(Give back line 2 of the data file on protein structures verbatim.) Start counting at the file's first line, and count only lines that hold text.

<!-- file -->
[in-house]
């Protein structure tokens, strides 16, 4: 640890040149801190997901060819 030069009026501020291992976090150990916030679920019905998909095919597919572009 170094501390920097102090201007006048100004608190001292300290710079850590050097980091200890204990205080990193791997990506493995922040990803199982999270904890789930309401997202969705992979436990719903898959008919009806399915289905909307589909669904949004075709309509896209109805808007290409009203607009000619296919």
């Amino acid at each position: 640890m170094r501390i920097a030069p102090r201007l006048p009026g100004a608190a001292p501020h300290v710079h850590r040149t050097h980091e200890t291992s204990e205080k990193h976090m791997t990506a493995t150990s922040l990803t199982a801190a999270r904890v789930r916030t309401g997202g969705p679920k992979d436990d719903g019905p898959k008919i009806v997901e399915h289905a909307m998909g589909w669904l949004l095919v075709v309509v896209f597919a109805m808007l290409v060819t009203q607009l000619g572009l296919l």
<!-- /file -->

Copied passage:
């Protein structure tokens, strides 16, 4: 640890040149801190997901060819 030069009026501020291992976090150990916030679920019905998909095919597919572009 170094501390920097102090201007006048100004608190001292300290710079850590050097980091200890204990205080990193791997990506493995922040990803199982999270904890789930309401997202969705992979436990719903898959008919009806399915289905909307589909669904949004075709309509896209109805808007290409009203607009000619296919």